Sárvár castle was the property of the Nádasdy family from the early 16th century until 1670. Its current pentagonal shape was formed during the time of judge royal Ferenc III Nádasdy, one of the leading art patrons of the 17th century. Its early 17th century state is documented by three inventories (1630, 1646, 1650), and the layout of the interior, the functions and furnishings of the rooms can be reconstructed from the inventory dated 1669. The paper suggests some new dates of construction, explicates the stucco and fresco ornamentation program and on the basis of the furnishing inquiries into the role and function of the castle turned residence during Ferenc Nádasdy's time.
Comparing the inventories of various dates, one finds that Nádasdy first had wing A reconstructed before 1646. Research puts to the mid-17th century the rest of the constructions: building of the C wing and chapel, linkage of gate tower and wing A. Archival sources put the reconstruction to 1650–51. The stateroom was created at that time on the ceiling of which Hans Rudolf Miller painted in 1653 a fresco series of town sieges during the 15-year war. The stuccowork by Andrea Bertinalli framing the frescoes is dated by the paper also to 1653, a different date from what research earlier suggested. The conception of the ceiling decoration was completed before Nádasdy left in early June 1653 for the coronation of Ferdinand IV in Regensburg. Thus the iconography of the frescoes is independent of the thematically similar battle-scene cycle (possibly in oil) seen on the way in Günzburg near Ulm, about which Pál Esterházy travelling with Nádasdy wrote in his diary. Nádasdy had the opportunity to see in Günzburg the now extinct 16 full-length portraits ordered by the previous owner of the castle Karl von Burgau upon the model of the Spanischer Saal in Ambras around 1600. That may have inspired him to have the 20 full-length portraits painted mentioned by the inventory of 1669 in one of the salons of Sárvár.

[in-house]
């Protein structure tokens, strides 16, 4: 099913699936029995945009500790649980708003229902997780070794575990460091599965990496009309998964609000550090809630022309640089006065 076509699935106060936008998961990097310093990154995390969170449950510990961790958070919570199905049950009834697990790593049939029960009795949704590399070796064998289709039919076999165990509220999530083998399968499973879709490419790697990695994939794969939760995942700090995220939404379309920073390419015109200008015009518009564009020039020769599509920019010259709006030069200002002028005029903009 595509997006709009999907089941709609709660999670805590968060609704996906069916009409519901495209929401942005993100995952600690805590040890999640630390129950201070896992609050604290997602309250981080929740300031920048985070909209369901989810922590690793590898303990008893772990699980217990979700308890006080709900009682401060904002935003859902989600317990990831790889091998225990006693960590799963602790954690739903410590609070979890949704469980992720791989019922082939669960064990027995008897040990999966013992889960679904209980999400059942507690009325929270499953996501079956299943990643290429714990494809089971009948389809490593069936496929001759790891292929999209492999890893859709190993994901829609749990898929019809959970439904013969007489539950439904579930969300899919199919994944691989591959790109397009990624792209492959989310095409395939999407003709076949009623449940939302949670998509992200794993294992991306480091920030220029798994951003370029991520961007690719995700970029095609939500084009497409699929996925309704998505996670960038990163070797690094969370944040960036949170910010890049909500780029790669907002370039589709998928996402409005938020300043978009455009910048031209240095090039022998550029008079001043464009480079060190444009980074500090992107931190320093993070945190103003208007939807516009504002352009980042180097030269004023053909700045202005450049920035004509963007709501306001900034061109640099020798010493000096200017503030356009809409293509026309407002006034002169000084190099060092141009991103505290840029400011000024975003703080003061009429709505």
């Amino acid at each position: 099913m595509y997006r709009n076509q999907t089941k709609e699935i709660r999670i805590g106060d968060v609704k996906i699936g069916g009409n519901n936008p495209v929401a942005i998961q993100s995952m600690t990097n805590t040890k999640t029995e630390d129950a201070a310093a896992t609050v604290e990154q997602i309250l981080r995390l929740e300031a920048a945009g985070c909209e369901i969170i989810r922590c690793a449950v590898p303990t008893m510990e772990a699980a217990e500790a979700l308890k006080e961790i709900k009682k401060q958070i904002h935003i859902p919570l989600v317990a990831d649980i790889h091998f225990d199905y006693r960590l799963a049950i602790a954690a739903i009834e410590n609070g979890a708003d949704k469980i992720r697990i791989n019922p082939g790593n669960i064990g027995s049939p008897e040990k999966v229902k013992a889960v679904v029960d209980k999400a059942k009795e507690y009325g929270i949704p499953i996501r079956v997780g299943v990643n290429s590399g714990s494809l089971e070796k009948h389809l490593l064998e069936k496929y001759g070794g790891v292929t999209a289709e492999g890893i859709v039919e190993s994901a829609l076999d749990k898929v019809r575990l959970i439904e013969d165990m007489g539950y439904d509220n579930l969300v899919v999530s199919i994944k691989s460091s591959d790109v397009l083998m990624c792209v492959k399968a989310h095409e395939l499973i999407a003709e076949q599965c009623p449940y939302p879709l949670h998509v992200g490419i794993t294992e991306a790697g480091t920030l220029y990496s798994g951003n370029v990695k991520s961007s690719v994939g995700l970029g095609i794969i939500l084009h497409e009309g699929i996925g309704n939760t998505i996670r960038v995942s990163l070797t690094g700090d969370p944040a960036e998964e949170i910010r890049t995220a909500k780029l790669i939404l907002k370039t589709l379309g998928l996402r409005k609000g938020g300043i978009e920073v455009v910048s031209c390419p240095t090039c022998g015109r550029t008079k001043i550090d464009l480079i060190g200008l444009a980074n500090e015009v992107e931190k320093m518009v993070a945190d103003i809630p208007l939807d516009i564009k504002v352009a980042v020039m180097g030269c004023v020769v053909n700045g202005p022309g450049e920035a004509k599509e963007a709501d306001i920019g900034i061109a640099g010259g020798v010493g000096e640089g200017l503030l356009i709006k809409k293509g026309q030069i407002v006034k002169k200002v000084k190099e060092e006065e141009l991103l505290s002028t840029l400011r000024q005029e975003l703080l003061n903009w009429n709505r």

Contemporaneous with the reconstruction is the staircase beneath the tower, mentioned in an order to stucco artist Andrea Bartinalli in February 1657 in which Nádasdy ordered the plasterwork for the ceiling of the upstairs rooms of wings E and D and the corridor of wing E, as well as a dual coat of arms above the mantelpiece in a room in the E wing. The order reveals that the stucco of three rooms in wing D had been started and Bertinalli was to finish it. Payment reveals that Bertinalli had completed the bulk of the work by the end of 1657. It probably included the ceiling stucco of the corner room in wing D, the only one still extant today. The plaster decoration frames frescoes the themes of which are from Ovid's Metamorphoses. Ingeborg Schemper-Sparholz traced their engraved prototypes to Antonio Tempesta, but this could only be verified for the Narcissus scene. The Perseus and Andromeda story adopts Chrispijn de Passe's work via a mediating print, the models for the rest of the scenes are unknown. The joint interpretation of the fresco themes and the so-far unstudied iconography of the plasterwork could provide the key to the program of the entire ceiling. The stucco putti hold attributes of natural plenitude, fertility, while the Ovid scenes are about accepted love (Perseus and Andromeda, Jupiter and Callisto) or the rejection of love (Narcissus, Venus sends Amor to kindle desire in Pluto for Proserpina who rejects love). The ceiling decoration is the apology of love and female fertility in the corner room that was one of the rooms of the female suite after the mid-century reconstruction of the castle.